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Valuing Property in Croatia

Valuing anything without a comparable is very a difficult thing to do and is understandably prone to error.

In the UK, when a valuer sets a value for a property, he or she would look at the property and establish the condition, size and features relative to similar properties in the area that have sold recently. However, for property in Croatia this approach is not nearly as effective.

The Problem with Valuing Property in Croatia

Properties in Croatia are often very different from each other, and there is a long tradition of bequeathing property in a will, which means that the same property can belong to the same family for many generations (even for several centuries in some cases). In the UK people move houses to trade up, or to relocate for their job, but that rarely happens in Croatia. It is common for people to live in the same house or flat for their whole lives, even after marriage.

Hence the problem, the existence of minimal property transactions makes the business of valuing property in Croatia difficult. So for any property in Croatia other than a new-build property in perhaps a resort, it’s a good idea to view property valuations merely as a ballpark figure, rather than an accurate appraisal.

When buying a property in Croatia, trying to use information available on the internet to establish current asking prices is also prone to error. Unfortunately many estate agents’ websites advertise properties that were sold a long time ago, with prices that have been updated several times due to the property being available for sale for many years.

With property in Croatia many Croatian sellers also raise their asking price from time to time, but with so many agents advertising the same property, Croatian sellers generally fail to inform all the agencies of the new price. This is one of the reasons why it is possible to find the same property in Croatia, advertised at totally different prices on several websites. Another common reason is that the vendors often tell the agents to “add your commission on top” and let’s just say some agents… are a little more generous to themselves then others.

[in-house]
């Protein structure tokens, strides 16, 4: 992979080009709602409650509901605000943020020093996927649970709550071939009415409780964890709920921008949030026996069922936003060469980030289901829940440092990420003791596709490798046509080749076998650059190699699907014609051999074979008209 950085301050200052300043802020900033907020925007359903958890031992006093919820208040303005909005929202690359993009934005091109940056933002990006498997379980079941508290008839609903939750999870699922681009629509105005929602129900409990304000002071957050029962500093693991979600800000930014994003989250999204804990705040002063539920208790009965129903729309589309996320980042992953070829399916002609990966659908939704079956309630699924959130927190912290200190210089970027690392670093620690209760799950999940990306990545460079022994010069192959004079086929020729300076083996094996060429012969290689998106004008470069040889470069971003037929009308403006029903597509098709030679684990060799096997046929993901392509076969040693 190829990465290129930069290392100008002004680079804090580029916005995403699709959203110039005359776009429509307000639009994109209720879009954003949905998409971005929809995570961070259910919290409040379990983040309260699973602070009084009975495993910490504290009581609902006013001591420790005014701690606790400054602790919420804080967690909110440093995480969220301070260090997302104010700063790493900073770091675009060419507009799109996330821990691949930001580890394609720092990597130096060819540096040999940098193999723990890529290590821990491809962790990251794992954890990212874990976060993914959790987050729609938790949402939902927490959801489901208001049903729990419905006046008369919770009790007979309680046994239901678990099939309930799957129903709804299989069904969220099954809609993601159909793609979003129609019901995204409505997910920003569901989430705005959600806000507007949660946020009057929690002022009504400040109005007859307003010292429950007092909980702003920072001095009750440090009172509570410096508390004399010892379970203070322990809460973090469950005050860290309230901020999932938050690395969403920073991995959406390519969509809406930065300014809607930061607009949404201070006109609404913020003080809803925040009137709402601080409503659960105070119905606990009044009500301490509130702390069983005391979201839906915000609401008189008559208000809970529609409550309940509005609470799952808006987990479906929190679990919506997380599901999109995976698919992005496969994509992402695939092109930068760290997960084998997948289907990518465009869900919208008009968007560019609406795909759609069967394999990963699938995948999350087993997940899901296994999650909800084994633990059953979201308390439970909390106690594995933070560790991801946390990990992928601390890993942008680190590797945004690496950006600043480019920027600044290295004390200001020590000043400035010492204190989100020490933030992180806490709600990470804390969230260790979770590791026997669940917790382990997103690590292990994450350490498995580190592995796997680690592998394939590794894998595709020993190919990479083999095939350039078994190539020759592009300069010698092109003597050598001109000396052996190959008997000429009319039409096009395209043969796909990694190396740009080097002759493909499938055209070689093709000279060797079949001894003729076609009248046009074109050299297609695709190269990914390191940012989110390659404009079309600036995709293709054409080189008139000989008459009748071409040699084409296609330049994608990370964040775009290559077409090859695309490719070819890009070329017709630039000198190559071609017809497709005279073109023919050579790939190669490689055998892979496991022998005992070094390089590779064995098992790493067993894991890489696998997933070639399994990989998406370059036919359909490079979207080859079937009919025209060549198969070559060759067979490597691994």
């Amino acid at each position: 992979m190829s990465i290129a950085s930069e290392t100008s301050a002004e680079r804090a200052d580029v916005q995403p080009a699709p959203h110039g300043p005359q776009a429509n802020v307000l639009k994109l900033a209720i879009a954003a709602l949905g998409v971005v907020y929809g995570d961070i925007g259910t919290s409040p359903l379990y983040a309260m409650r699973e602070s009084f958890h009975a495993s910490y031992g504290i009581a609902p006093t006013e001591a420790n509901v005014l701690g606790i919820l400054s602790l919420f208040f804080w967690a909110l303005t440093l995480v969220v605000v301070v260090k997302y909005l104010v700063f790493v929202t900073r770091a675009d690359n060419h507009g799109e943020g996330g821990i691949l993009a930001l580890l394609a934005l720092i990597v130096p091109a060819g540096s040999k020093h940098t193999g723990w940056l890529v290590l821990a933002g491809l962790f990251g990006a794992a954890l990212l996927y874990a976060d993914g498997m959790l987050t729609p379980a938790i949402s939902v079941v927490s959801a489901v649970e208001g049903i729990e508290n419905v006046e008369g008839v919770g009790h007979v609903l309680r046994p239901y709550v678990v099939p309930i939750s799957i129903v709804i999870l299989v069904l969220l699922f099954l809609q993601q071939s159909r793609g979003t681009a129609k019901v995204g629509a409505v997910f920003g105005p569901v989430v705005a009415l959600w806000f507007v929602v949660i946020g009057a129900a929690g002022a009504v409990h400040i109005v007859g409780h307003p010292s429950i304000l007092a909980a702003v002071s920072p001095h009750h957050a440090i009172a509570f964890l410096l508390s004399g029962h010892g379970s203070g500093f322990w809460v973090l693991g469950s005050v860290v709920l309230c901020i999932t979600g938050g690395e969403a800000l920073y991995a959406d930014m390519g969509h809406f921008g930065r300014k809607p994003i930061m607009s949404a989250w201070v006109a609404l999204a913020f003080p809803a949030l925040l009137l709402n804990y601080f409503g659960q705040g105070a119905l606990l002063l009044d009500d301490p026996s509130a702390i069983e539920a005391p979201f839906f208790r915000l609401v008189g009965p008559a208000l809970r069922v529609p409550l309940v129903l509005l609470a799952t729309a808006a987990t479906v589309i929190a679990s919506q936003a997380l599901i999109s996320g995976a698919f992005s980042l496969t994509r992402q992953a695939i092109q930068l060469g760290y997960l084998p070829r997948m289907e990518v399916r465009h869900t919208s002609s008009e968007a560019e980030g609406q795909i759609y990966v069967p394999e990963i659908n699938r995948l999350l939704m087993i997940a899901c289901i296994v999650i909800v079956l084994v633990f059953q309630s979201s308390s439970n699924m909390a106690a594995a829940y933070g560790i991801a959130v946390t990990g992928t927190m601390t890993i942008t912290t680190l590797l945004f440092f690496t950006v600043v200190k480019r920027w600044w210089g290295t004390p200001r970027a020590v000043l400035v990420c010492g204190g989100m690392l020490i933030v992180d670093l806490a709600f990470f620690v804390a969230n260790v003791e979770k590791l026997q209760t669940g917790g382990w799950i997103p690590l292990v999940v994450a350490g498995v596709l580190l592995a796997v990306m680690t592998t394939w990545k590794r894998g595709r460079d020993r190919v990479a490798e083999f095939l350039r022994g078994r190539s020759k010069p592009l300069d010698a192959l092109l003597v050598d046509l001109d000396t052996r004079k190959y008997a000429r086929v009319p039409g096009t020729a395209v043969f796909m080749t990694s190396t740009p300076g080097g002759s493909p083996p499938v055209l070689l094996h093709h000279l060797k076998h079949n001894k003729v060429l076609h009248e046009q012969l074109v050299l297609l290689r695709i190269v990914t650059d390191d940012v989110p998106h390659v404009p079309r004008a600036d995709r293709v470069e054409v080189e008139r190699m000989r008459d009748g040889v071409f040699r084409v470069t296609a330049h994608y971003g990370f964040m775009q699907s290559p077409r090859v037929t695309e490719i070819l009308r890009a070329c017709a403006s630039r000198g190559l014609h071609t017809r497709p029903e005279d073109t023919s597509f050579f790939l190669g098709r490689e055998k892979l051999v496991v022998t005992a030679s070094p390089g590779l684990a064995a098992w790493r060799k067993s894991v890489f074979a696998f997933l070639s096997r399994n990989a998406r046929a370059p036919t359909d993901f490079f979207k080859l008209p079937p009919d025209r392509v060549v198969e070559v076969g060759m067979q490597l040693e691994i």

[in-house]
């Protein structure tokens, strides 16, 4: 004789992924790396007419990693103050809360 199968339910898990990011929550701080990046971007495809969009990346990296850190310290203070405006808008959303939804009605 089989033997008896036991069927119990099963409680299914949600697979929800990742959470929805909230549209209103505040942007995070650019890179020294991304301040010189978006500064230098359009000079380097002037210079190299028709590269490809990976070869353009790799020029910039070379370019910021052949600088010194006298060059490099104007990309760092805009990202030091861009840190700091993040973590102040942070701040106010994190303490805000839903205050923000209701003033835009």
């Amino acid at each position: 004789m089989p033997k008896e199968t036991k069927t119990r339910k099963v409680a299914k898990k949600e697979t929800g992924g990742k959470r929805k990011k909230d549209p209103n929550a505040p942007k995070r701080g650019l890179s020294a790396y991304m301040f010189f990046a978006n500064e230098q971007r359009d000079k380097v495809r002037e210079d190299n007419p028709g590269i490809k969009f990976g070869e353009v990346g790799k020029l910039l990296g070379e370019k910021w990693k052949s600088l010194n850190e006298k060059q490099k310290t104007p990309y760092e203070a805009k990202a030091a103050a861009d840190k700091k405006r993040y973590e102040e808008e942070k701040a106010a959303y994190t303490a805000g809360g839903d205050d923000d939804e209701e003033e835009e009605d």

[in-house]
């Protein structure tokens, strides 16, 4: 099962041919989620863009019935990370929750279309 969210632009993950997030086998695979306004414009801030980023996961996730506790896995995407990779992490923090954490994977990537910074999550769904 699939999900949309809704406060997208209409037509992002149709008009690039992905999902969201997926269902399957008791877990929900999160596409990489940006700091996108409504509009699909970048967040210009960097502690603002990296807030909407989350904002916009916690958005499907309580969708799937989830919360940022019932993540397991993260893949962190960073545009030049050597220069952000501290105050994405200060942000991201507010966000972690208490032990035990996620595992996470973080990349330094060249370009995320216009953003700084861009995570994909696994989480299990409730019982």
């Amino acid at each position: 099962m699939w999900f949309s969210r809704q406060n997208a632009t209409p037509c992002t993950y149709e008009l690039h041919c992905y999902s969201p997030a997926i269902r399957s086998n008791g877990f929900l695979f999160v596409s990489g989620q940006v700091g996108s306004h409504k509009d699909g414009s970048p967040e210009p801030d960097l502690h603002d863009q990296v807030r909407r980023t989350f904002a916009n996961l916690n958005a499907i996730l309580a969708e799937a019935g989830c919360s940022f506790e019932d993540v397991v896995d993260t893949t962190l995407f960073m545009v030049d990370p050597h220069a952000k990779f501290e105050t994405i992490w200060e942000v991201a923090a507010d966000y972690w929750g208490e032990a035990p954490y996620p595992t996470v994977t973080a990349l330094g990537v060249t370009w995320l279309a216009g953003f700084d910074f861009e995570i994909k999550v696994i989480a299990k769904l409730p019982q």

Unfortunately rather than listening to the advice of the experienced estate agent, asking prices for properties in Croatia are usually set by the vendor. In fact, because there isn’t a tradition of selling property in Croatia, it is quite common for the asking price of a property  for sale to be set according to the following equation:

“My sister and I own the house 50/50. She wants to build a new house for herself on some land she owns. I want to put my son through college, and the cost of these two things is about XYZ. Therefore the price at which we are willing to sell to Mr & Mrs Buyer is X.”

Professional Valuers

Although there are a few professional valuers in Croatia, most are based in the capital Zagreb. When a bank lends against a property in Croatia they require a valuation, which in general is performed by their in-house team. And often their “in-house team” is in fact… the local estate agent.

In the end, unless the buyer is purchasing a new-build apartment that is in an area where there are several similar properties and where they can realistically compare prices like for like, it is simply not possible to accurately determine a property’s value. So when it comes to purchasing a property in Croatia it will simply come down to, what it is the property worth to the would-be buyer? On the other hand if you’re looking to buy property in Croatia for investment purposes, the process of evaluating your investment is a touch easier as you can work out potential return on investment (ROI), and yields on current vacation rentals comparables.

Simic Dom is an established real estate agency and consultancy firm in Croatia; and we have several years of experience with first time foreign buyers and Croatian property vendors.

So if you have any more questions, or you would like someone to professionally value your Property in Croatia, please feel free to get in touch.

 

Image by Alex E. Proimos.

By Nina Lauc

 

 

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